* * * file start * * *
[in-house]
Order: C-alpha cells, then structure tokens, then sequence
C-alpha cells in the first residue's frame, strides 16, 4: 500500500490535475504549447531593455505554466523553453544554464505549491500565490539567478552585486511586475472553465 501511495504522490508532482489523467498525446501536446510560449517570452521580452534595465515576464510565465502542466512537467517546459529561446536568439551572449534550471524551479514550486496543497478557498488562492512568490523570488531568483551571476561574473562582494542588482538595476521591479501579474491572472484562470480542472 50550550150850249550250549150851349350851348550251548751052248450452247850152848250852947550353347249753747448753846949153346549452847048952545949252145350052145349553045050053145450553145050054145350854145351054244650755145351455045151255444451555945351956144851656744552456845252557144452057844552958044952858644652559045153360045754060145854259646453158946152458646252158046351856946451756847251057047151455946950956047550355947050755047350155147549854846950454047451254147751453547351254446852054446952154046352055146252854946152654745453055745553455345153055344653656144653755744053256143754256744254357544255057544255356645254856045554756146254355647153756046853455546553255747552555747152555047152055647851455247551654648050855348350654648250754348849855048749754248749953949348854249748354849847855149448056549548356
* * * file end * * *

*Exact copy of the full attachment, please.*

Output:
[in-house]
Order: C-alpha cells, then structure tokens, then sequence
C-alpha cells in the first residue's frame, strides 16, 4: 500500500490535475504549447531593455505554466523553453544554464505549491500565490539567478552585486511586475472553465 501511495504522490508532482489523467498525446501536446510560449517570452521580452534595465515576464510565465502542466512537467517546459529561446536568439551572449534550471524551479514550486496543497478557498488562492512568490523570488531568483551571476561574473562582494542588482538595476521591479501579474491572472484562470480542472 50550550150850249550250549150851349350851348550251548751052248450452247850152848250852947550353347249753747448753846949153346549452847048952545949252145350052145349553045050053145450553145050054145350854145351054244650755145351455045151255444451555945351956144851656744552456845252557144452057844552958044952858644652559045153360045754060145854259646453158946152458646252158046351856946451756847251057047151455946950956047550355947050755047350155147549854846950454047451254147751453547351254446852054446952154046352055146252854946152654745453055745553455345153055344653656144653755744053256143754256744254357544255057544255356645254856045554756146254355647153756046853455546553255747552555747152555047152055647851455247551654648050855348350654648250754348849855048749754248749953949348854249748354849847855149448056549548356